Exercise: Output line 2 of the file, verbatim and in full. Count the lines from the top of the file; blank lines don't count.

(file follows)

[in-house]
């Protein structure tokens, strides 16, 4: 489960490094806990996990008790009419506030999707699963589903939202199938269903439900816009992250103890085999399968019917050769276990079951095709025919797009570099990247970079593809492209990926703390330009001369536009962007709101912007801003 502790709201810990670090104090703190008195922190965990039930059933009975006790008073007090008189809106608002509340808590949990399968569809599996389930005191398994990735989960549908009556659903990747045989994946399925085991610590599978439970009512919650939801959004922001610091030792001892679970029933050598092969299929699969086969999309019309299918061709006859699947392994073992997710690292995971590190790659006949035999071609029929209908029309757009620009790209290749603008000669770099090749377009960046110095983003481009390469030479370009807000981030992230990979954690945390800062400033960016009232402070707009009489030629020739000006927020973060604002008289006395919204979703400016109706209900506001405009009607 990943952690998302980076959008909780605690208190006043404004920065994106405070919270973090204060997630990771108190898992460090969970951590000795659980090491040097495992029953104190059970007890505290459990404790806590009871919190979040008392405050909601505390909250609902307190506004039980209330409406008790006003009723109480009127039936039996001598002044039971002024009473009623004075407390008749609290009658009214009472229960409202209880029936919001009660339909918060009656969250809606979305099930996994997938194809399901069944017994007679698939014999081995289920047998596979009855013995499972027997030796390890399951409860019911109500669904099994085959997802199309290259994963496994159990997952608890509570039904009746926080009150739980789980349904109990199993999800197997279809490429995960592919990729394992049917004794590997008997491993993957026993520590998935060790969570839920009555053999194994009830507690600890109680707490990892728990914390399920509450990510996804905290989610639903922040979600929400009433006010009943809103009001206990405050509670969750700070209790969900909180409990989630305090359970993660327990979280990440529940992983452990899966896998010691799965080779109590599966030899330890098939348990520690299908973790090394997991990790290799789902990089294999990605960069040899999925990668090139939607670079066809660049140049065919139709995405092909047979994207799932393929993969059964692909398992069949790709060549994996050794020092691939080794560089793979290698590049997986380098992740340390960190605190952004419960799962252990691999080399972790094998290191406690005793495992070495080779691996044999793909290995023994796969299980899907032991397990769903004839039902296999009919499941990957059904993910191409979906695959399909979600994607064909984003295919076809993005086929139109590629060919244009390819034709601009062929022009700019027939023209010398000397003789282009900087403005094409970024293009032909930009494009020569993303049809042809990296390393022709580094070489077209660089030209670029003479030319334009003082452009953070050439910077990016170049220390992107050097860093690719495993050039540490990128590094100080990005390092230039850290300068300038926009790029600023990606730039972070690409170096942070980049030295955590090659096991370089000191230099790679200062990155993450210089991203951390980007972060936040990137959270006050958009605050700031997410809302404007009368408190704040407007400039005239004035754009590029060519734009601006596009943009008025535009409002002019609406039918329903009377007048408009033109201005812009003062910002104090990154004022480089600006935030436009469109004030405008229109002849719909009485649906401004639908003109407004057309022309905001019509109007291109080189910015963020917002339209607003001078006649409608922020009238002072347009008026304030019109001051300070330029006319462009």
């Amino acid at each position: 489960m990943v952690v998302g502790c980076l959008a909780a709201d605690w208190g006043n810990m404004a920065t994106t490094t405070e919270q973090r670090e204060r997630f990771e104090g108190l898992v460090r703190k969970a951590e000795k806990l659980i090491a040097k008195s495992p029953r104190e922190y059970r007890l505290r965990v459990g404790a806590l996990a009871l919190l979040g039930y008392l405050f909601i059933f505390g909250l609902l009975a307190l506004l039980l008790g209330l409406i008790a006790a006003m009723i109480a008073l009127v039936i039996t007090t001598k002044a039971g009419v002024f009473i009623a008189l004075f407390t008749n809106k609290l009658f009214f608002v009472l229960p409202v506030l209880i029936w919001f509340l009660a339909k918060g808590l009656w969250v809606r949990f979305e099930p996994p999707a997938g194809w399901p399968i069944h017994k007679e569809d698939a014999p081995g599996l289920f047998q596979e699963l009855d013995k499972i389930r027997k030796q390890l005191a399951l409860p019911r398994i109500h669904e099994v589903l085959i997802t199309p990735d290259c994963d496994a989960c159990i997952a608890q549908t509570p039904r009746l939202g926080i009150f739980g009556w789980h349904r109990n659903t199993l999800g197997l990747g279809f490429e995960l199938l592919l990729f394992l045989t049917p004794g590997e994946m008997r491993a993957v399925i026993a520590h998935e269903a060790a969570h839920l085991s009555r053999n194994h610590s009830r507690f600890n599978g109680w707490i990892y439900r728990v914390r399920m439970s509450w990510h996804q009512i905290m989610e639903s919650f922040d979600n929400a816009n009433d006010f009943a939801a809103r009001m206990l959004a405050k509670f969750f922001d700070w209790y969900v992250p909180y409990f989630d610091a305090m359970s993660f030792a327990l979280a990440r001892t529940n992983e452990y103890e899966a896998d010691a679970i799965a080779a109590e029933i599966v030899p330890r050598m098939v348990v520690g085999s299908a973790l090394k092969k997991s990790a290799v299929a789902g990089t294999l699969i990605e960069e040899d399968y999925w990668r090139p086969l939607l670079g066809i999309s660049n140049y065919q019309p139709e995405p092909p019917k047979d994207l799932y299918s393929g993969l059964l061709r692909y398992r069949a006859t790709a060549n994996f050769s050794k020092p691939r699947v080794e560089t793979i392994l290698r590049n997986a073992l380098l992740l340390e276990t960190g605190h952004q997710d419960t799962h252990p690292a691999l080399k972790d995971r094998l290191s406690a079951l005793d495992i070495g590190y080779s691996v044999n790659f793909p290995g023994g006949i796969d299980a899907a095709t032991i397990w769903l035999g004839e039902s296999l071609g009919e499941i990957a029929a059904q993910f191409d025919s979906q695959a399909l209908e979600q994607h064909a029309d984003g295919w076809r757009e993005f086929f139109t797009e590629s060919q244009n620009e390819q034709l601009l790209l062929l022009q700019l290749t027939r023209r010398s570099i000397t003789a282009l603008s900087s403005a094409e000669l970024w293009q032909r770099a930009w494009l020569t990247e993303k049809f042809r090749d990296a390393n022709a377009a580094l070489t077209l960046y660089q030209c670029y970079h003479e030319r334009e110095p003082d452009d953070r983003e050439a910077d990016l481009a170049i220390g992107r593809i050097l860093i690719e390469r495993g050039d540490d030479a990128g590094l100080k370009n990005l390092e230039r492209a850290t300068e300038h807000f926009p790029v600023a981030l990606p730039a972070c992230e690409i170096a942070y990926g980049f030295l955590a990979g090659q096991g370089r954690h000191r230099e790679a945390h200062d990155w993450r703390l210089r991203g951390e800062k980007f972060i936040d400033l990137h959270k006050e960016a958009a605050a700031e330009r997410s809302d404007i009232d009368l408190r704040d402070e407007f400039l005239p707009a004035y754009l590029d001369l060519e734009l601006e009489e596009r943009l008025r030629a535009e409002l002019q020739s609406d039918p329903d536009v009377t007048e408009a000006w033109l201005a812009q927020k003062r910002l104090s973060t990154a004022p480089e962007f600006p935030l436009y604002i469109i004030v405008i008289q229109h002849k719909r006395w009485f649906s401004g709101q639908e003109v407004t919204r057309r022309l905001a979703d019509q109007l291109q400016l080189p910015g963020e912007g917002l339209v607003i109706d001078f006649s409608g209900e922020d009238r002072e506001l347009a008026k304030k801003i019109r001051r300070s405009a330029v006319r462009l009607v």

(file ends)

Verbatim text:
């Protein structure tokens, strides 16, 4: 489960490094806990996990008790009419506030999707699963589903939202199938269903439900816009992250103890085999399968019917050769276990079951095709025919797009570099990247970079593809492209990926703390330009001369536009962007709101912007801003 502790709201810990670090104090703190008195922190965990039930059933009975006790008073007090008189809106608002509340808590949990399968569809599996389930005191398994990735989960549908009556659903990747045989994946399925085991610590599978439970009512919650939801959004922001610091030792001892679970029933050598092969299929699969086969999309019309299918061709006859699947392994073992997710690292995971590190790659006949035999071609029929209908029309757009620009790209290749603008000669770099090749377009960046110095983003481009390469030479370009807000981030992230990979954690945390800062400033960016009232402070707009009489030629020739000006927020973060604002008289006395919204979703400016109706209900506001405009009607 990943952690998302980076959008909780605690208190006043404004920065994106405070919270973090204060997630990771108190898992460090969970951590000795659980090491040097495992029953104190059970007890505290459990404790806590009871919190979040008392405050909601505390909250609902307190506004039980209330409406008790006003009723109480009127039936039996001598002044039971002024009473009623004075407390008749609290009658009214009472229960409202209880029936919001009660339909918060009656969250809606979305099930996994997938194809399901069944017994007679698939014999081995289920047998596979009855013995499972027997030796390890399951409860019911109500669904099994085959997802199309290259994963496994159990997952608890509570039904009746926080009150739980789980349904109990199993999800197997279809490429995960592919990729394992049917004794590997008997491993993957026993520590998935060790969570839920009555053999194994009830507690600890109680707490990892728990914390399920509450990510996804905290989610639903922040979600929400009433006010009943809103009001206990405050509670969750700070209790969900909180409990989630305090359970993660327990979280990440529940992983452990899966896998010691799965080779109590599966030899330890098939348990520690299908973790090394997991990790290799789902990089294999990605960069040899999925990668090139939607670079066809660049140049065919139709995405092909047979994207799932393929993969059964692909398992069949790709060549994996050794020092691939080794560089793979290698590049997986380098992740340390960190605190952004419960799962252990691999080399972790094998290191406690005793495992070495080779691996044999793909290995023994796969299980899907032991397990769903004839039902296999009919499941990957059904993910191409979906695959399909979600994607064909984003295919076809993005086929139109590629060919244009390819034709601009062929022009700019027939023209010398000397003789282009900087403005094409970024293009032909930009494009020569993303049809042809990296390393022709580094070489077209660089030209670029003479030319334009003082452009953070050439910077990016170049220390992107050097860093690719495993050039540490990128590094100080990005390092230039850290300068300038926009790029600023990606730039972070690409170096942070980049030295955590090659096991370089000191230099790679200062990155993450210089991203951390980007972060936040990137959270006050958009605050700031997410809302404007009368408190704040407007400039005239004035754009590029060519734009601006596009943009008025535009409002002019609406039918329903009377007048408009033109201005812009003062910002104090990154004022480089600006935030436009469109004030405008229109002849719909009485649906401004639908003109407004057309022309905001019509109007291109080189910015963020917002339209607003001078006649409608922020009238002072347009008026304030019109001051300070330029006319462009």